confident about having a first string 
posJt cinched at diis stage. 

Fleet-footed Charlie Whitfield, 
along with Curt Champlian. both 
juniors, will be vieing for first team 
positions. Leading the pack of prom- 
ising sophomores will be Joe Per- 
kins, who led laat year's freshman 
team offensively. 

Bob Quackenbush 
mise, Allen said. 

have sboH-n pro- 

On defense. Coach Allen admitted 
there's work to be done at the full- 
back positions. Big veteran Dave 
down I Corkey will hold down one of the 
fullback positions. The other two 
fullback positions remain a question 
mark at the moment, although Tom 
Evans, Tom White, Angus Duff, and 

was still using his voice 
in coaching his football 


squad, but he was still hoarse. His 
wife, Edna, said she was "relieved 
and Happy" over the doctor's re 

53,000 Americans were injured in 
car-bicycle mishaps in 1957. 

to rate 
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your-life is to dine ber here, where 
she can enjoy her favorite dishes . . . 
prepared and served to perfection.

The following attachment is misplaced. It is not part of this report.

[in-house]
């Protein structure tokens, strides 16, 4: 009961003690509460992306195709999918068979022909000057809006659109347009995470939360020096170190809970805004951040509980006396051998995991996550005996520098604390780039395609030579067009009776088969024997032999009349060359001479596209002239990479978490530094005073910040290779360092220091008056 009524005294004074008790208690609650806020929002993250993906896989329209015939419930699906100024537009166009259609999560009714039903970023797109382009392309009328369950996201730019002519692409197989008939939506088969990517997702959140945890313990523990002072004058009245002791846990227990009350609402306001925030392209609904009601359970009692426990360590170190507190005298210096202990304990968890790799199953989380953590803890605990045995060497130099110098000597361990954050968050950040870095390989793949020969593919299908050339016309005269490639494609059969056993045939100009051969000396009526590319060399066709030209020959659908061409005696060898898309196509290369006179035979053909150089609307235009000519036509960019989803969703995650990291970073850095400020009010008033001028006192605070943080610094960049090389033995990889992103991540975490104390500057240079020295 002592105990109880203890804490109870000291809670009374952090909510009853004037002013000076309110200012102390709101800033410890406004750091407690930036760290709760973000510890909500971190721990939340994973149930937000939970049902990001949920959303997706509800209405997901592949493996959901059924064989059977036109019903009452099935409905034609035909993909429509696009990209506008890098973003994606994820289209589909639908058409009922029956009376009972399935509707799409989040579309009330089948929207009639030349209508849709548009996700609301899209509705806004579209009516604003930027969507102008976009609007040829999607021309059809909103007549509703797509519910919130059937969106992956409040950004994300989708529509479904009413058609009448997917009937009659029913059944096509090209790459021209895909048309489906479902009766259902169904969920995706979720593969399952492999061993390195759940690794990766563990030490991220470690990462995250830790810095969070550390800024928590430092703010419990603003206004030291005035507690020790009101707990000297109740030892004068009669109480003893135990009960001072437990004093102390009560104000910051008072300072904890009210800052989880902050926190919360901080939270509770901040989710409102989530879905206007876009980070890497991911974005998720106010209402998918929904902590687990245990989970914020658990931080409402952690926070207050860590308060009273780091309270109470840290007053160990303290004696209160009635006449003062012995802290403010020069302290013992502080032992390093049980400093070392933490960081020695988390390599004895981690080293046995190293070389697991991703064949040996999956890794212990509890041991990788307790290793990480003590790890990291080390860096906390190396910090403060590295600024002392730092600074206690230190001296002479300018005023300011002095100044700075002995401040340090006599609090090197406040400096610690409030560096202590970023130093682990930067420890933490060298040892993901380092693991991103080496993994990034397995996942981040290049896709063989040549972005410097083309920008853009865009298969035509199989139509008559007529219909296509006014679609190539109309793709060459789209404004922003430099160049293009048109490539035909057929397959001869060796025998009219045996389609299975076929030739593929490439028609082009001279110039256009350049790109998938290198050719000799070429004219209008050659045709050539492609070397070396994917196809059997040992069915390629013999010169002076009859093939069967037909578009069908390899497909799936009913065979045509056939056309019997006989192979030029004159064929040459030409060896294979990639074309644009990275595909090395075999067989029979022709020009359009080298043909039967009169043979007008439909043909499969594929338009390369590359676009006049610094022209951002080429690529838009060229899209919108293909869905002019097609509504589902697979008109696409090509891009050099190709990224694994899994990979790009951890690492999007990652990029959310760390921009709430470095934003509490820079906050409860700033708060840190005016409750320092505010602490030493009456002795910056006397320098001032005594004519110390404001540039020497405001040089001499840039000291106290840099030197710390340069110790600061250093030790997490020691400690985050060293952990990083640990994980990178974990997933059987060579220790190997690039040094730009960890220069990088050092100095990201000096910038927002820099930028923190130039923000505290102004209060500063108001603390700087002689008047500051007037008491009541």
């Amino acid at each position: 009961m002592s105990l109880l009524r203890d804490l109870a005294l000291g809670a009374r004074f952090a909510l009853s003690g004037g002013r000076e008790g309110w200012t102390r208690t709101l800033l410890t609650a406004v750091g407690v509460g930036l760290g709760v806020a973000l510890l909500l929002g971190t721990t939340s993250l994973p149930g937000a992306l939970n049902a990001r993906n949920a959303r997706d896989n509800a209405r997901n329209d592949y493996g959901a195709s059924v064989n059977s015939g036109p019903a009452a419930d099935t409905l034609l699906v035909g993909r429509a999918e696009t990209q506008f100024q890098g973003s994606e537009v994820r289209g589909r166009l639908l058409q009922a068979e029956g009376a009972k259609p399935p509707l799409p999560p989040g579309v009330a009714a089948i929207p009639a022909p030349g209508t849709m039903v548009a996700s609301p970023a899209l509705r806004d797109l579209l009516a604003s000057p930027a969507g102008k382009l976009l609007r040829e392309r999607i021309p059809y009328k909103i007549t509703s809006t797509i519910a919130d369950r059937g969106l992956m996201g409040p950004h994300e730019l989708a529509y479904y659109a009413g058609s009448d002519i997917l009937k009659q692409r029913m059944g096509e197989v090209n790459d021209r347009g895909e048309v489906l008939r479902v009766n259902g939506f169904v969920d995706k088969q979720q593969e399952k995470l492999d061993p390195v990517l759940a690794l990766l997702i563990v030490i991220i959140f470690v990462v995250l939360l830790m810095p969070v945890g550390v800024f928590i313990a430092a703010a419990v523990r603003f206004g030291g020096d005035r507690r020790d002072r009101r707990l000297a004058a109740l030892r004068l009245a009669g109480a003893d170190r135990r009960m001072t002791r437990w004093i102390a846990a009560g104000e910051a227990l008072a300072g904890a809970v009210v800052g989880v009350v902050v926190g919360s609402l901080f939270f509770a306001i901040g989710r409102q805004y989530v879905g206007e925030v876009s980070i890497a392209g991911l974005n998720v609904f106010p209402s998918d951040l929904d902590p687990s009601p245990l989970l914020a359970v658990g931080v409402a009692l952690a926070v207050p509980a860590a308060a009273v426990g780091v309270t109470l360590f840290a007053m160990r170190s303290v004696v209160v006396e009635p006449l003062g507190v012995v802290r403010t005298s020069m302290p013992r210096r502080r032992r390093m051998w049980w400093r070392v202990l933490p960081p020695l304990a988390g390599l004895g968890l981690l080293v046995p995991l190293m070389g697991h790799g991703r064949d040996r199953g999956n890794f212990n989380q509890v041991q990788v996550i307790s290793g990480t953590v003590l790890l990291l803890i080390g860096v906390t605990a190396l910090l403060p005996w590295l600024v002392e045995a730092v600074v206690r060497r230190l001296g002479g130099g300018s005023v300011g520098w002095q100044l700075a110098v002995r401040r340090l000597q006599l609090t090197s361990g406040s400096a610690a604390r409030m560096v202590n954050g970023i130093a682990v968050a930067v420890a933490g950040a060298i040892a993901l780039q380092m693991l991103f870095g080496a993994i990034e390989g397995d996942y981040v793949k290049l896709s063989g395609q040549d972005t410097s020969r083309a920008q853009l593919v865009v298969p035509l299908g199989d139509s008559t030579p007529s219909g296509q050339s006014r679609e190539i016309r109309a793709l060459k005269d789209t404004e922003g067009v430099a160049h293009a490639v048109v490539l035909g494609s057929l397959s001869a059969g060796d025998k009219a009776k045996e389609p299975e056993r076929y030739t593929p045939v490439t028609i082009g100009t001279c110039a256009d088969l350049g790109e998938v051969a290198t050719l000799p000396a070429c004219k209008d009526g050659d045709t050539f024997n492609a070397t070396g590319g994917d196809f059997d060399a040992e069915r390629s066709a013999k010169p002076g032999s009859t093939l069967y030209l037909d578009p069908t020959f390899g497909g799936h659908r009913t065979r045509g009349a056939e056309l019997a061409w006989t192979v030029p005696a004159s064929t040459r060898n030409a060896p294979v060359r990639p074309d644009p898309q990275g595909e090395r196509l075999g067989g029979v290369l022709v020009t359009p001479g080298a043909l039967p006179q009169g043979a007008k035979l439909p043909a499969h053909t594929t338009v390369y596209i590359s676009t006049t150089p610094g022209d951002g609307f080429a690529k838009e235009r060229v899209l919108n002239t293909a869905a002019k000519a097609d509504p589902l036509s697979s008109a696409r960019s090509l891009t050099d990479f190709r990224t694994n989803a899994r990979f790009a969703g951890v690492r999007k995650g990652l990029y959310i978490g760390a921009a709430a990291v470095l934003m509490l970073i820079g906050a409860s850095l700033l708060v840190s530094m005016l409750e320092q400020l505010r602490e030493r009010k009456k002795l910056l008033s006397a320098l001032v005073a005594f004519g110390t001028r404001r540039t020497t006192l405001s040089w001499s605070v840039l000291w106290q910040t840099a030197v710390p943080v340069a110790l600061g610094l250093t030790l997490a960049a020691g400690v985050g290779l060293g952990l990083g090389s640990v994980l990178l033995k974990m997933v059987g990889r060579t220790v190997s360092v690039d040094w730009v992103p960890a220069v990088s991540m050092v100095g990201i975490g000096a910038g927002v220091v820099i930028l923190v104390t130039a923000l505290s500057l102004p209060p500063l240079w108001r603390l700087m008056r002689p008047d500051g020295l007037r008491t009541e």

What do you Meek in a restaurant.? Good 
food? Generous portions? Pleasant at- 
mosphere? You*tt find them ALL here! 

Fried & Barbeque 

Chicken . . . 

Seafood . . . Steaks 
. . . Country Ham 

4-11 Mon.-Sat. 
a.m.-12 p.m. Sun. 




PH. 9^71 



-k We are proud to dis- 
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our specialty — the 
prompt and precise 
compounding of pre- 
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Skilled Registered 
Pharmacists are at your 
service. And our prices 
are always fair. 

Phone 98781 

(HAPCt HltL.N.C. 


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Here is a new standard of excellence 
The Florsheim Imperial 

'Distinguished" is the word that best de«rribe8 the Florsheim 
Imperial — a new line of shoes without equal in a{>pearance, 
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Complete ilfi Wire Service 


Offices in Graham Memorial 


ABC Election Set 
For Feb. 3 Here 

The B<).Tr(l of ('oiiniy Com- j tive action to prevent tho holding 
MiivHitHUMs. lucctinij in a spec-'^' ^^^ election or tlie application of scssUHX last IluiisdavJ'^^ ^'»'*^ '^^• 

rhanj^fd their re()iiested date' ^° '"'^'' "" *^*" e.tablisi.ment 

for the holdin^c; of an A. R. C ' 
election in Orani^e (.oiinty 
fvoiii February 7 to liiesdav. 1